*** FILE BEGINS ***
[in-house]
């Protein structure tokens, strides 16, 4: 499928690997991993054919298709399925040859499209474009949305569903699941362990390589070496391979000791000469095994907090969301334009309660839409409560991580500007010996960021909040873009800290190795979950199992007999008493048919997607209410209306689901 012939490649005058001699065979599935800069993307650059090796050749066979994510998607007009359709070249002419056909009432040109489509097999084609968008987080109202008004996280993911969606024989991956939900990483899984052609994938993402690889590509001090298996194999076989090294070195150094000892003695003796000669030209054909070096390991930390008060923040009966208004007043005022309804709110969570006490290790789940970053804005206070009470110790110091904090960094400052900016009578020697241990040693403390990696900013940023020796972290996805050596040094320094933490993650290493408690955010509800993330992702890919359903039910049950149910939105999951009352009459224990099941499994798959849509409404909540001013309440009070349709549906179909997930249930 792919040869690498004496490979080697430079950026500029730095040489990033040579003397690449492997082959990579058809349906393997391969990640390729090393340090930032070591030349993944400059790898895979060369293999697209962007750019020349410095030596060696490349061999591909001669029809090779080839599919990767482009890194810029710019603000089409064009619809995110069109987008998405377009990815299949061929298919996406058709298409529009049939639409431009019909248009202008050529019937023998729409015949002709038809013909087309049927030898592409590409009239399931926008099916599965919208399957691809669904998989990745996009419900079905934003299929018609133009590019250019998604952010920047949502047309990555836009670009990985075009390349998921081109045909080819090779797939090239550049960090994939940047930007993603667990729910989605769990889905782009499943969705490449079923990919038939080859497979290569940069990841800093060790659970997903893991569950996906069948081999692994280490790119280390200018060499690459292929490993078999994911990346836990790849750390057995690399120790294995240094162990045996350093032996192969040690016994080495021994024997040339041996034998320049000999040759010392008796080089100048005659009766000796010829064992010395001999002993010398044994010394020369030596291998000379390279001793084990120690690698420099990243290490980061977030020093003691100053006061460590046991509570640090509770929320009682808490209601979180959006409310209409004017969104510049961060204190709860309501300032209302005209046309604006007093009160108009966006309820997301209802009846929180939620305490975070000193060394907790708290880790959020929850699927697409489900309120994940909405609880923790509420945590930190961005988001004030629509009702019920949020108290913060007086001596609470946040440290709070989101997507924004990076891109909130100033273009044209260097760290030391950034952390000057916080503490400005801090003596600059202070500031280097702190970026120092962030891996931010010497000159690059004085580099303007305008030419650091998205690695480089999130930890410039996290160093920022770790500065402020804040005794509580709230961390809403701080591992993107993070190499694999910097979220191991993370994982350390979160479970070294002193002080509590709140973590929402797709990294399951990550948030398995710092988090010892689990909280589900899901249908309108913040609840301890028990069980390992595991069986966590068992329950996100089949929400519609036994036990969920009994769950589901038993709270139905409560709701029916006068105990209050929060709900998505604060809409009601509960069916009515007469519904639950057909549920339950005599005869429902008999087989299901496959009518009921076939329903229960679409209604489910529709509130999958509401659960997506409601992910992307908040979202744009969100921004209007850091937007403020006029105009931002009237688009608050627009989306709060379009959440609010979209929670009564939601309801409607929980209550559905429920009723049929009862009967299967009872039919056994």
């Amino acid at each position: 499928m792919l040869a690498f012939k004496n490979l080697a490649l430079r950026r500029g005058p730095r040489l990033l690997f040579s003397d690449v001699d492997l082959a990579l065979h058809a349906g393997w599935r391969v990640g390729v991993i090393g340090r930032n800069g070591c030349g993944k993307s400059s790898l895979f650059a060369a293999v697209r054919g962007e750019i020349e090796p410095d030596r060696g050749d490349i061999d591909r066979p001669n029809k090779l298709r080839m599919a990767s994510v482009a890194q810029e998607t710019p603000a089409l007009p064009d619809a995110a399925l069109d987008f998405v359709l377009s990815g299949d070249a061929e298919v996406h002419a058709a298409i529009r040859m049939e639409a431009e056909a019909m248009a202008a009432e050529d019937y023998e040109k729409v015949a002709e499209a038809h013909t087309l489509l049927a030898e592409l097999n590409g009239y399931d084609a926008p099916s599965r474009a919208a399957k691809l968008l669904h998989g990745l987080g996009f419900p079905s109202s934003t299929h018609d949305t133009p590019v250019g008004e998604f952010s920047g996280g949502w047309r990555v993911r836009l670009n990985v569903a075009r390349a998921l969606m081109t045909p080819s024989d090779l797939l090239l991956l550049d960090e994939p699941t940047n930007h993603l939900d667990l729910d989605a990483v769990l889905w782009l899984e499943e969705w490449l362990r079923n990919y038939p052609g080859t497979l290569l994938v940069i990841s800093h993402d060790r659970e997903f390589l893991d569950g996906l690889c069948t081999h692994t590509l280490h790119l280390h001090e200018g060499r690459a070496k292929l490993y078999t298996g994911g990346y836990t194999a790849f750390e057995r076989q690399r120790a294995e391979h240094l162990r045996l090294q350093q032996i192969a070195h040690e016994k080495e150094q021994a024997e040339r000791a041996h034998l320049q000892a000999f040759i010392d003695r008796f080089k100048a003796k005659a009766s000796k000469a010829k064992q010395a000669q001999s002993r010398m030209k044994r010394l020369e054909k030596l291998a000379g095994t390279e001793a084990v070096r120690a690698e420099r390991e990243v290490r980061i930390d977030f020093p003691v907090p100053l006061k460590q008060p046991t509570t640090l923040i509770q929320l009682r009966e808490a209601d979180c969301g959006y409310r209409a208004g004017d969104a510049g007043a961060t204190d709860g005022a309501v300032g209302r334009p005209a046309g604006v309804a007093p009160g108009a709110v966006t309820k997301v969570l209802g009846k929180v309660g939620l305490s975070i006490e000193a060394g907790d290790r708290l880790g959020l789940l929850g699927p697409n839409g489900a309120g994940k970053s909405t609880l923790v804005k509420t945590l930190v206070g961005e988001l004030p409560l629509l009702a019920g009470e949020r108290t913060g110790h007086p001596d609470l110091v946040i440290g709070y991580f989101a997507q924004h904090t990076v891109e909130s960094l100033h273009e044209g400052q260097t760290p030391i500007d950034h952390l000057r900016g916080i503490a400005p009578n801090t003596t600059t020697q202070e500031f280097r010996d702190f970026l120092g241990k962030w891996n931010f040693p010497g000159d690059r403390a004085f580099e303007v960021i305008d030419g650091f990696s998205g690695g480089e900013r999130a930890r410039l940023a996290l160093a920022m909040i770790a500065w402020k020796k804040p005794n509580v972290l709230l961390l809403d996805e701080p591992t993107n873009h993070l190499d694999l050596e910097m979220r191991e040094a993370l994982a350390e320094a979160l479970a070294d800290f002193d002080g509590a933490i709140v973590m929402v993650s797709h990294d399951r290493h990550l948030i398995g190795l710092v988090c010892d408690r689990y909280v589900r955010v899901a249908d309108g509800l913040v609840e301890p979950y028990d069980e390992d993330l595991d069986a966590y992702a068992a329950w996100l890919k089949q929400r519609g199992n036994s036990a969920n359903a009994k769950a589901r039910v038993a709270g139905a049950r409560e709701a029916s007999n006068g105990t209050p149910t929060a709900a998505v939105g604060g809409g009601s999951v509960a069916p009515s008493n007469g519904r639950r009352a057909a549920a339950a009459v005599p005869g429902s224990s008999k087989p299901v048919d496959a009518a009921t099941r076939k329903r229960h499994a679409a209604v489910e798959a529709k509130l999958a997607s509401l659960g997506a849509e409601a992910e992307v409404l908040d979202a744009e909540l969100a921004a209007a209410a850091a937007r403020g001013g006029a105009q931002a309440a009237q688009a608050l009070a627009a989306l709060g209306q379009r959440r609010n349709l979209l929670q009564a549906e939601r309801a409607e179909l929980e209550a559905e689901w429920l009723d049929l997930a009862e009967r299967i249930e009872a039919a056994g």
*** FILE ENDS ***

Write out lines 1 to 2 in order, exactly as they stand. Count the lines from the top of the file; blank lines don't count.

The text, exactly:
[in-house]
């Protein structure tokens, strides 16, 4: 499928690997991993054919298709399925040859499209474009949305569903699941362990390589070496391979000791000469095994907090969301334009309660839409409560991580500007010996960021909040873009800290190795979950199992007999008493048919997607209410209306689901 012939490649005058001699065979599935800069993307650059090796050749066979994510998607007009359709070249002419056909009432040109489509097999084609968008987080109202008004996280993911969606024989991956939900990483899984052609994938993402690889590509001090298996194999076989090294070195150094000892003695003796000669030209054909070096390991930390008060923040009966208004007043005022309804709110969570006490290790789940970053804005206070009470110790110091904090960094400052900016009578020697241990040693403390990696900013940023020796972290996805050596040094320094933490993650290493408690955010509800993330992702890919359903039910049950149910939105999951009352009459224990099941499994798959849509409404909540001013309440009070349709549906179909997930249930 792919040869690498004496490979080697430079950026500029730095040489990033040579003397690449492997082959990579058809349906393997391969990640390729090393340090930032070591030349993944400059790898895979060369293999697209962007750019020349410095030596060696490349061999591909001669029809090779080839599919990767482009890194810029710019603000089409064009619809995110069109987008998405377009990815299949061929298919996406058709298409529009049939639409431009019909248009202008050529019937023998729409015949002709038809013909087309049927030898592409590409009239399931926008099916599965919208399957691809669904998989990745996009419900079905934003299929018609133009590019250019998604952010920047949502047309990555836009670009990985075009390349998921081109045909080819090779797939090239550049960090994939940047930007993603667990729910989605769990889905782009499943969705490449079923990919038939080859497979290569940069990841800093060790659970997903893991569950996906069948081999692994280490790119280390200018060499690459292929490993078999994911990346836990790849750390057995690399120790294995240094162990045996350093032996192969040690016994080495021994024997040339041996034998320049000999040759010392008796080089100048005659009766000796010829064992010395001999002993010398044994010394020369030596291998000379390279001793084990120690690698420099990243290490980061977030020093003691100053006061460590046991509570640090509770929320009682808490209601979180959006409310209409004017969104510049961060204190709860309501300032209302005209046309604006007093009160108009966006309820997301209802009846929180939620305490975070000193060394907790708290880790959020929850699927697409489900309120994940909405609880923790509420945590930190961005988001004030629509009702019920949020108290913060007086001596609470946040440290709070989101997507924004990076891109909130100033273009044209260097760290030391950034952390000057916080503490400005801090003596600059202070500031280097702190970026120092962030891996931010010497000159690059004085580099303007305008030419650091998205690695480089999130930890410039996290160093920022770790500065402020804040005794509580709230961390809403701080591992993107993070190499694999910097979220191991993370994982350390979160479970070294002193002080509590709140973590929402797709990294399951990550948030398995710092988090010892689990909280589900899901249908309108913040609840301890028990069980390992595991069986966590068992329950996100089949929400519609036994036990969920009994769950589901038993709270139905409560709701029916006068105990209050929060709900998505604060809409009601509960069916009515007469519904639950057909549920339950005599005869429902008999087989299901496959009518009921076939329903229960679409209604489910529709509130999958509401659960997506409601992910992307908040979202744009969100921004209007850091937007403020006029105009931002009237688009608050627009989306709060379009959440609010979209929670009564939601309801409607929980209550559905429920009723049929009862009967299967009872039919056994």